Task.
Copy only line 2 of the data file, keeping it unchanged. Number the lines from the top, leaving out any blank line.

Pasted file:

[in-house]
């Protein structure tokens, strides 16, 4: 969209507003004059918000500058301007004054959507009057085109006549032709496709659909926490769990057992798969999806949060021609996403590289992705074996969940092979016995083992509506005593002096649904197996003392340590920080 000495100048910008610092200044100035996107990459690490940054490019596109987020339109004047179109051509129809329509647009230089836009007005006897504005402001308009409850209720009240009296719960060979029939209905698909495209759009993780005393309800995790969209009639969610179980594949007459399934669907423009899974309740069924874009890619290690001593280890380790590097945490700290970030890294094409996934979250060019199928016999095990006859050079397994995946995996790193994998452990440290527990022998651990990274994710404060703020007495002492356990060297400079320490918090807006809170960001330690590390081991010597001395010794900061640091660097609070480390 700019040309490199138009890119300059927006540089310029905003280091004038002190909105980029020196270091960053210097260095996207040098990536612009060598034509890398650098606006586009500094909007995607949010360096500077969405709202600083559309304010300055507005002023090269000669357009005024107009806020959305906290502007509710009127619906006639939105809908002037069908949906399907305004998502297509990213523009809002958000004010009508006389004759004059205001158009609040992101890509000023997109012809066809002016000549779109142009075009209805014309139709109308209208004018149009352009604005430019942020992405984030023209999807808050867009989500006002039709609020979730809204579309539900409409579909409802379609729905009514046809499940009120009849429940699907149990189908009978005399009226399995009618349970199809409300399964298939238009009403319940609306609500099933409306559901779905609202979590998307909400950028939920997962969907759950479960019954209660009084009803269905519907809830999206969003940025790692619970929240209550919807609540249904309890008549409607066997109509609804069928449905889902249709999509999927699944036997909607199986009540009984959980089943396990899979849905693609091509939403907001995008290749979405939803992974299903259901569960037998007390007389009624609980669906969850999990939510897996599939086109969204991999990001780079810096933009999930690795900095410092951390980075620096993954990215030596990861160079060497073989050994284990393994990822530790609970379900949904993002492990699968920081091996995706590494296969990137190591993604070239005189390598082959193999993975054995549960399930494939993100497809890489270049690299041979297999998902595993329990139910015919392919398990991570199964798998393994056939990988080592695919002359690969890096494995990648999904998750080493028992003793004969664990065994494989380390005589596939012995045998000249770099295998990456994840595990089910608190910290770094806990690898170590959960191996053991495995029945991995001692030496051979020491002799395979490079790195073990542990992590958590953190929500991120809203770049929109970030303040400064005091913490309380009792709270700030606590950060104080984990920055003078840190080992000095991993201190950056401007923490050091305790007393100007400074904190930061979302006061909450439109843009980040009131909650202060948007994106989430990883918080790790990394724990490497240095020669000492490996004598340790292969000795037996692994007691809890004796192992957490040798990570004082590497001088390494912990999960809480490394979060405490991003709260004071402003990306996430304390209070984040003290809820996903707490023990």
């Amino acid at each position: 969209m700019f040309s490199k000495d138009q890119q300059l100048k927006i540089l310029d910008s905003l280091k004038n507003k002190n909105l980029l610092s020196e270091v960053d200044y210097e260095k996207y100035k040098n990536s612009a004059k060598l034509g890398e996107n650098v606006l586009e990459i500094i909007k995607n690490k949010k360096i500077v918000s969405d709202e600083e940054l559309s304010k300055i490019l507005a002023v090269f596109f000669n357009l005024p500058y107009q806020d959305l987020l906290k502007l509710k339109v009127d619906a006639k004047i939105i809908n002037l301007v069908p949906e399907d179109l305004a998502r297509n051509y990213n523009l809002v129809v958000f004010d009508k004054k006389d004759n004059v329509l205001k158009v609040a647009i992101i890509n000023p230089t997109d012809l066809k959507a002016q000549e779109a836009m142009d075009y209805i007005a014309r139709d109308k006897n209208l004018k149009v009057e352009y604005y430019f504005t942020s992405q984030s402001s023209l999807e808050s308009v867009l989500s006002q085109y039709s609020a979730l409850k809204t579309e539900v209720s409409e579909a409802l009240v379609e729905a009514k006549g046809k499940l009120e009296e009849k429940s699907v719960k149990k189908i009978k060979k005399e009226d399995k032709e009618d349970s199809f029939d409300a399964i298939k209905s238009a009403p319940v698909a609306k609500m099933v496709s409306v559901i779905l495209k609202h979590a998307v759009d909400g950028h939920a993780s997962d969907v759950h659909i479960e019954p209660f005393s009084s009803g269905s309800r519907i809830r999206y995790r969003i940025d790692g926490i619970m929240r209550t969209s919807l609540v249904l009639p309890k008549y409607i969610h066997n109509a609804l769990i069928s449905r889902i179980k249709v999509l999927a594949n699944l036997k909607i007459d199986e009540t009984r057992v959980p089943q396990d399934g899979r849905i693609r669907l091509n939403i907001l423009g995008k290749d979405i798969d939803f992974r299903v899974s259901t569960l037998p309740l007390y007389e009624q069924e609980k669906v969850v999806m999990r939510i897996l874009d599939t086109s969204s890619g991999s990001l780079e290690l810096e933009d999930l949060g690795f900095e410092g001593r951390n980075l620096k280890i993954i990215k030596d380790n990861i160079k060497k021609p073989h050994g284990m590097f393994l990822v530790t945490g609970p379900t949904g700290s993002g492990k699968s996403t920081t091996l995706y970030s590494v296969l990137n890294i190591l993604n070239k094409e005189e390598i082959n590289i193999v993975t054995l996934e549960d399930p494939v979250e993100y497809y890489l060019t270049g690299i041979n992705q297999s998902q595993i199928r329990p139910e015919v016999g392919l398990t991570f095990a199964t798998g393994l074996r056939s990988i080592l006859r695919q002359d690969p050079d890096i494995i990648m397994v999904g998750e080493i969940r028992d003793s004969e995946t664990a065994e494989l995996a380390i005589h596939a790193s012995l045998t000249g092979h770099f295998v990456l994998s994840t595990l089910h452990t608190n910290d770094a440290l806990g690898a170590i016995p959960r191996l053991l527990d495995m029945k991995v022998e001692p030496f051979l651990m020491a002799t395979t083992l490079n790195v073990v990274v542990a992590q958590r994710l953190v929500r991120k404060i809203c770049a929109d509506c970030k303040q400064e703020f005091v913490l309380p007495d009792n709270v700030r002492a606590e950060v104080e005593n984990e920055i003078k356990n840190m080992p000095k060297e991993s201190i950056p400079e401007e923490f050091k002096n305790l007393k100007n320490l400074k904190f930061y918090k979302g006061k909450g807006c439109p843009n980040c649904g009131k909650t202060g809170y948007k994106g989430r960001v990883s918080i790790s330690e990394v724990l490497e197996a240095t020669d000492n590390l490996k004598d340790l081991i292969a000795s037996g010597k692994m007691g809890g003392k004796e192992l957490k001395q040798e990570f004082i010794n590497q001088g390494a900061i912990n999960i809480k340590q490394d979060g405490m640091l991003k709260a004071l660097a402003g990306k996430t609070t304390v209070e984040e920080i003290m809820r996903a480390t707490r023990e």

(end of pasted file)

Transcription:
């Protein structure tokens, strides 16, 4: 969209507003004059918000500058301007004054959507009057085109006549032709496709659909926490769990057992798969999806949060021609996403590289992705074996969940092979016995083992509506005593002096649904197996003392340590920080 000495100048910008610092200044100035996107990459690490940054490019596109987020339109004047179109051509129809329509647009230089836009007005006897504005402001308009409850209720009240009296719960060979029939209905698909495209759009993780005393309800995790969209009639969610179980594949007459399934669907423009899974309740069924874009890619290690001593280890380790590097945490700290970030890294094409996934979250060019199928016999095990006859050079397994995946995996790193994998452990440290527990022998651990990274994710404060703020007495002492356990060297400079320490918090807006809170960001330690590390081991010597001395010794900061640091660097609070480390 700019040309490199138009890119300059927006540089310029905003280091004038002190909105980029020196270091960053210097260095996207040098990536612009060598034509890398650098606006586009500094909007995607949010360096500077969405709202600083559309304010300055507005002023090269000669357009005024107009806020959305906290502007509710009127619906006639939105809908002037069908949906399907305004998502297509990213523009809002958000004010009508006389004759004059205001158009609040992101890509000023997109012809066809002016000549779109142009075009209805014309139709109308209208004018149009352009604005430019942020992405984030023209999807808050867009989500006002039709609020979730809204579309539900409409579909409802379609729905009514046809499940009120009849429940699907149990189908009978005399009226399995009618349970199809409300399964298939238009009403319940609306609500099933409306559901779905609202979590998307909400950028939920997962969907759950479960019954209660009084009803269905519907809830999206969003940025790692619970929240209550919807609540249904309890008549409607066997109509609804069928449905889902249709999509999927699944036997909607199986009540009984959980089943396990899979849905693609091509939403907001995008290749979405939803992974299903259901569960037998007390007389009624609980669906969850999990939510897996599939086109969204991999990001780079810096933009999930690795900095410092951390980075620096993954990215030596990861160079060497073989050994284990393994990822530790609970379900949904993002492990699968920081091996995706590494296969990137190591993604070239005189390598082959193999993975054995549960399930494939993100497809890489270049690299041979297999998902595993329990139910015919392919398990991570199964798998393994056939990988080592695919002359690969890096494995990648999904998750080493028992003793004969664990065994494989380390005589596939012995045998000249770099295998990456994840595990089910608190910290770094806990690898170590959960191996053991495995029945991995001692030496051979020491002799395979490079790195073990542990992590958590953190929500991120809203770049929109970030303040400064005091913490309380009792709270700030606590950060104080984990920055003078840190080992000095991993201190950056401007923490050091305790007393100007400074904190930061979302006061909450439109843009980040009131909650202060948007994106989430990883918080790790990394724990490497240095020669000492490996004598340790292969000795037996692994007691809890004796192992957490040798990570004082590497001088390494912990999960809480490394979060405490991003709260004071402003990306996430304390209070984040003290809820996903707490023990």